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What comes next for religious liberty, after the Masterpiece Cakeshop decision?

What comes next for religious liberty, after the Masterpiece Cakeshop decision?

The Pulitzer Prize winning "Angels in America" has long been a touchstone for gay spirituality, so it wasn't surprising that actor Andrew Garfield celebrated winning a Tony Award in the play's revival with remarks mixing faith and politics.

It's crucial, he said, to celebrate the play's "spirit that says 'no' to oppression. It is a spirit that says 'no' to bigotry. … It is a spirit that says we are all made perfectly."

Garfield concluded: "We are all sacred. … So let's just bake a cake for everyone who wants a cake to be baked!"

The baker behind the U.S. Supreme Court's recent Masterpiece Cakeshop decision has heard pronouncements of this kind many times since that fateful day in 2012 when he declined to create one of his handcrafted, personalized cakes to celebrate the same-sex marriage of Charlie Craig and David Mullins.

"The biggest myth I hear all the time, pretty much, is that I turned away a gay couple. But the truth is, I never turn away any customers. I do, sometimes, have to decline to create cakes that violate my faith, and that was the case here," said Phillips, in a Lutheran Public Radio interview soon after the June 4 decision.

"The two gentlemen that sued me were welcome in my shop that day. I told them, I'll sell you cookies, brownies, birthday cakes, anything else, custom cakes -- it's just that I can't create this one, because this was a cake that goes against the core of my faith."

While this was a 7-2 ruling, Justice Anthony Kennedy's majority opinion (.pdf) focused on evidence that the Colorado Civil Rights Commission had demonstrated open hostility to Phillips and his Christian faith. Thus, he avoided a broader ruling on First Amendment protections of free speech and the "free exercise" of religion.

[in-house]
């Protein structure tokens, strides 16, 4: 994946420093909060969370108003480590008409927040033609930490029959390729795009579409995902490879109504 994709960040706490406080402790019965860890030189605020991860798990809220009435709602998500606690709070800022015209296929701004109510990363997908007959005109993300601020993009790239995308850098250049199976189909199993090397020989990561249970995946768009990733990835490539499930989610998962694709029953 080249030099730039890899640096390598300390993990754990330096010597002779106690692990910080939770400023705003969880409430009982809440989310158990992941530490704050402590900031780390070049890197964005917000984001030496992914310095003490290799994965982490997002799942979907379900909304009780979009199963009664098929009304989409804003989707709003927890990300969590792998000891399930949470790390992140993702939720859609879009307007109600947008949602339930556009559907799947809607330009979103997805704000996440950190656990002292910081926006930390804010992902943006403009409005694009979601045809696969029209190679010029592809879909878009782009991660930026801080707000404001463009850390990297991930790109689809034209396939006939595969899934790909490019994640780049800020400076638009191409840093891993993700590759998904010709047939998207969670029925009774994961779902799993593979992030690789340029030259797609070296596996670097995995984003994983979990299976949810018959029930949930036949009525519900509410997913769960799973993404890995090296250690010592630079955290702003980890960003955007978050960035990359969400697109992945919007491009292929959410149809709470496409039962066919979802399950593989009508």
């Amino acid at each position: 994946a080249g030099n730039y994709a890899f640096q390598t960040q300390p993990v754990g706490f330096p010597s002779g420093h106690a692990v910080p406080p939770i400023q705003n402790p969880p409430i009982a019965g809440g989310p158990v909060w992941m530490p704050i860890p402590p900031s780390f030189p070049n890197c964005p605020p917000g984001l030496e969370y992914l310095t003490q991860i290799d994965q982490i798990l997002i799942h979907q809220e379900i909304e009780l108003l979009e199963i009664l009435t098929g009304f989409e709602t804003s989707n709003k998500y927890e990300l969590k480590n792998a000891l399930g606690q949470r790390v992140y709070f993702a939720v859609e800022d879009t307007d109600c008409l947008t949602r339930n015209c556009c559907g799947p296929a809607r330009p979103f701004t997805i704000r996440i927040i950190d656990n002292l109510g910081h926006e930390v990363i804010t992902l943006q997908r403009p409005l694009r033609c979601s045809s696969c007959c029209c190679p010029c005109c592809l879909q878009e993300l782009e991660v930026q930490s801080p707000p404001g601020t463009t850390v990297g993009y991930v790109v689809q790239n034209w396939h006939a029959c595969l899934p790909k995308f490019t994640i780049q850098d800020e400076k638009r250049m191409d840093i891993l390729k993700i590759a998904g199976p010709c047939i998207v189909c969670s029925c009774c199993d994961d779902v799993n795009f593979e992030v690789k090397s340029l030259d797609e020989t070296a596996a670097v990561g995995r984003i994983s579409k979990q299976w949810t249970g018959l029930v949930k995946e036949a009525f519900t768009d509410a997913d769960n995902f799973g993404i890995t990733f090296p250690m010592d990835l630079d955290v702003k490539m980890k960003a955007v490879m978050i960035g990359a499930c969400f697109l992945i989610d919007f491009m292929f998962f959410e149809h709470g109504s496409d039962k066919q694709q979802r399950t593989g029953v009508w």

Naturally, church-state activists have argued about the significance of this much-anticipated decision. At least four camps have emerged so far.

Religious liberty experts stand together, on cases inside prison walls

Religious liberty experts stand together, on cases inside prison walls

When it comes to fine cuisine, few gourmands would fight to be served peanut butter, sardines, beans and some other canned goods -- often cold.

While these foods are not very appealing, they are kosher. Thus, they are common items on the menu the Florida Department of Corrections has offered prisoners requesting kosher meals.

First Amendment activists have repeatedly clashed in federal courts with Florida officials who insist a kosher-food option would be too expensive.

"These aren't prisoners who have made up some kind of religion that requires them to eat lobster every day, claiming they're members of the Church of the Lobster," noted attorney Daniel Blomberg of the Becket Fund for Religious Liberty. The Becket team filed an amicus brief backing the prisoners' rights, citing the Religious Land Use and Institutionalized Persons Act.

"No one goes to a lot of trouble to eat bread and beans," he added. "The prisoners are making these requests because this is what they believe God wants them to do. … The 'religious' diet these prisoners are being served is, frankly, unpalatable."

Federal and Florida officials have been haggling over these dietary details since 2011, leading to six federal-court decisions backing the prisoners. The state says a kosher-foods program costs about $12.3 million a year, compared to a U.S. government estimate of roughly $384,000.